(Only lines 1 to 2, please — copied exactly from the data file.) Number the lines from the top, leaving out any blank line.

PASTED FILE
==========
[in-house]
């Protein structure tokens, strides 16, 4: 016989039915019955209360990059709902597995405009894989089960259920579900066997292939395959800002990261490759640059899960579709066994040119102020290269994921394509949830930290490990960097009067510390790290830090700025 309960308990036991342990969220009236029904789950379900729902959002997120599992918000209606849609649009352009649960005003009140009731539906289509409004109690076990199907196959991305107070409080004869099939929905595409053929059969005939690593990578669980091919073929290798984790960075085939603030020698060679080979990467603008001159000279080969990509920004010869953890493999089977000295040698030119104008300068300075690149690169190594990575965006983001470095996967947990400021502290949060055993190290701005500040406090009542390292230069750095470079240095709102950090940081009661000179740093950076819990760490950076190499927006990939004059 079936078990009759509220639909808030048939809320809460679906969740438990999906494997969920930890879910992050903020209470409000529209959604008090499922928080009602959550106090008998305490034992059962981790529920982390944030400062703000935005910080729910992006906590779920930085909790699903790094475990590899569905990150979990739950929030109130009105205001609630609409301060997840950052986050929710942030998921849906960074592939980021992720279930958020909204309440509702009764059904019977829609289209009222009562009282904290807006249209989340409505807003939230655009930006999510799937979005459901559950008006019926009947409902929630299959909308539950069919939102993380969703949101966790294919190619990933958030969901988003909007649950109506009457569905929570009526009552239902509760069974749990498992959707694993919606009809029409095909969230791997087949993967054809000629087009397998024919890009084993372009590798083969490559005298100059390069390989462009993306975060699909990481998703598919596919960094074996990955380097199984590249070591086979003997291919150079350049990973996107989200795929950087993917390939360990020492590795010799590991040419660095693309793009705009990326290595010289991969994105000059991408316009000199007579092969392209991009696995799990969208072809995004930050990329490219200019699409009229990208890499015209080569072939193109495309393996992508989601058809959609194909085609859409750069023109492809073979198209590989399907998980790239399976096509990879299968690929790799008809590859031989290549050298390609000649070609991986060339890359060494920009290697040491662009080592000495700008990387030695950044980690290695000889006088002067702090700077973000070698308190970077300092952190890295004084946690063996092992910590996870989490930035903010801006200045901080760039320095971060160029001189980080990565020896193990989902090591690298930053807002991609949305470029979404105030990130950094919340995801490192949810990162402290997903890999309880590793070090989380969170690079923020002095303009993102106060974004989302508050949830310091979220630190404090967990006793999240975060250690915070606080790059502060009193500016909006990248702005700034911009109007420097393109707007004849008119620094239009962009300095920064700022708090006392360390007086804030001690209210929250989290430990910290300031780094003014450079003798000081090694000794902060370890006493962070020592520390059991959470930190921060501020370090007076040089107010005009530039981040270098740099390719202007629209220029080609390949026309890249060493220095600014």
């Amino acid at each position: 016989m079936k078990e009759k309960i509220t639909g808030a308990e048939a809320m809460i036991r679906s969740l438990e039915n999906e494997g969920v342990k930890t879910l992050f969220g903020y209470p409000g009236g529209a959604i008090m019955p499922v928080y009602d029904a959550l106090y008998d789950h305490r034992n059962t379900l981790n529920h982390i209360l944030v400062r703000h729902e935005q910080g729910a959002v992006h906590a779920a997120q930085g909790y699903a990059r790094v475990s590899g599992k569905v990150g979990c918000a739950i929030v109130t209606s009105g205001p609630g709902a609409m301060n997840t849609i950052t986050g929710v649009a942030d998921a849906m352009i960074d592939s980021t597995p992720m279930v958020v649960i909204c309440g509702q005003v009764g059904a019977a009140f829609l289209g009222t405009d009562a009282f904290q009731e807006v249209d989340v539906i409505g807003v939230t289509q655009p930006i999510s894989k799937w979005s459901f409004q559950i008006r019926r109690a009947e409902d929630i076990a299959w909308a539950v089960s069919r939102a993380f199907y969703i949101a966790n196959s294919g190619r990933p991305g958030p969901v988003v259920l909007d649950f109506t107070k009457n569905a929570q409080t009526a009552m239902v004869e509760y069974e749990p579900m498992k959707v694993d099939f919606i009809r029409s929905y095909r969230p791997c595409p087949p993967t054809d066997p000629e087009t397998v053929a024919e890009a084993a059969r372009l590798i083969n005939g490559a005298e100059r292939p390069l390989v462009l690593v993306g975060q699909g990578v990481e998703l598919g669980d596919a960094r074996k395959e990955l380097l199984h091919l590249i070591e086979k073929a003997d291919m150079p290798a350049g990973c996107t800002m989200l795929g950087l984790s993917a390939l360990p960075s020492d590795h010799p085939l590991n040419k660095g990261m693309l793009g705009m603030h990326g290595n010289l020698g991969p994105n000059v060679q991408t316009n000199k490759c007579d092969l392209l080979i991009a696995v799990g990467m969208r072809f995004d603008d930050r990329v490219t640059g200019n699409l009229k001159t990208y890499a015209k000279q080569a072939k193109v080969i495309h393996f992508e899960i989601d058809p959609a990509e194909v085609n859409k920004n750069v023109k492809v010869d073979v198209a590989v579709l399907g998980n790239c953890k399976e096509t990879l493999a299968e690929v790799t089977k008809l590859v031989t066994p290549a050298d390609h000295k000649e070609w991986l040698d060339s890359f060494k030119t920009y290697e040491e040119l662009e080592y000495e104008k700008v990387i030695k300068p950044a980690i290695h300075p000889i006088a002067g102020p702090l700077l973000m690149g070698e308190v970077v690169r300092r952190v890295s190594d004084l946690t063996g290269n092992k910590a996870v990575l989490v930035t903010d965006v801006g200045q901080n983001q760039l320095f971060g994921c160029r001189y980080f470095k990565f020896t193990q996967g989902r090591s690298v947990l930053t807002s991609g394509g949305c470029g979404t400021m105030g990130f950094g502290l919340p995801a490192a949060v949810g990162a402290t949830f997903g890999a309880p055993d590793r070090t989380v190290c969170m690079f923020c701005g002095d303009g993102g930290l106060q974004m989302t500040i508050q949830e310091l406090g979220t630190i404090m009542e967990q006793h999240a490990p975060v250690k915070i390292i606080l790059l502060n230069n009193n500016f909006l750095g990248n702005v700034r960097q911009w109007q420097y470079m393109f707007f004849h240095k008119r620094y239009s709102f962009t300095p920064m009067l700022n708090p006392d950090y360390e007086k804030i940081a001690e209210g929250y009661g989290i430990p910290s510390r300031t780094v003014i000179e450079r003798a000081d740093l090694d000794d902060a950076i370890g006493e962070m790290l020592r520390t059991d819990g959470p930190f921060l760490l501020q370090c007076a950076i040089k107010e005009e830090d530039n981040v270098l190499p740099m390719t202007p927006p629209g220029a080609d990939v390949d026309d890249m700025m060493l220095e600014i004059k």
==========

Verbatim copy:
[in-house]
């Protein structure tokens, strides 16, 4: 016989039915019955209360990059709902597995405009894989089960259920579900066997292939395959800002990261490759640059899960579709066994040119102020290269994921394509949830930290490990960097009067510390790290830090700025 309960308990036991342990969220009236029904789950379900729902959002997120599992918000209606849609649009352009649960005003009140009731539906289509409004109690076990199907196959991305107070409080004869099939929905595409053929059969005939690593990578669980091919073929290798984790960075085939603030020698060679080979990467603008001159000279080969990509920004010869953890493999089977000295040698030119104008300068300075690149690169190594990575965006983001470095996967947990400021502290949060055993190290701005500040406090009542390292230069750095470079240095709102950090940081009661000179740093950076819990760490950076190499927006990939004059 079936078990009759509220639909808030048939809320809460679906969740438990999906494997969920930890879910992050903020209470409000529209959604008090499922928080009602959550106090008998305490034992059962981790529920982390944030400062703000935005910080729910992006906590779920930085909790699903790094475990590899569905990150979990739950929030109130009105205001609630609409301060997840950052986050929710942030998921849906960074592939980021992720279930958020909204309440509702009764059904019977829609289209009222009562009282904290807006249209989340409505807003939230655009930006999510799937979005459901559950008006019926009947409902929630299959909308539950069919939102993380969703949101966790294919190619990933958030969901988003909007649950109506009457569905929570009526009552239902509760069974749990498992959707694993919606009809029409095909969230791997087949993967054809000629087009397998024919890009084993372009590798083969490559005298100059390069390989462009993306975060699909990481998703598919596919960094074996990955380097199984590249070591086979003997291919150079350049990973996107989200795929950087993917390939360990020492590795010799590991040419660095693309793009705009990326290595010289991969994105000059991408316009000199007579092969392209991009696995799990969208072809995004930050990329490219200019699409009229990208890499015209080569072939193109495309393996992508989601058809959609194909085609859409750069023109492809073979198209590989399907998980790239399976096509990879299968690929790799008809590859031989290549050298390609000649070609991986060339890359060494920009290697040491662009080592000495700008990387030695950044980690290695000889006088002067702090700077973000070698308190970077300092952190890295004084946690063996092992910590996870989490930035903010801006200045901080760039320095971060160029001189980080990565020896193990989902090591690298930053807002991609949305470029979404105030990130950094919340995801490192949810990162402290997903890999309880590793070090989380969170690079923020002095303009993102106060974004989302508050949830310091979220630190404090967990006793999240975060250690915070606080790059502060009193500016909006990248702005700034911009109007420097393109707007004849008119620094239009962009300095920064700022708090006392360390007086804030001690209210929250989290430990910290300031780094003014450079003798000081090694000794902060370890006493962070020592520390059991959470930190921060501020370090007076040089107010005009530039981040270098740099390719202007629209220029080609390949026309890249060493220095600014």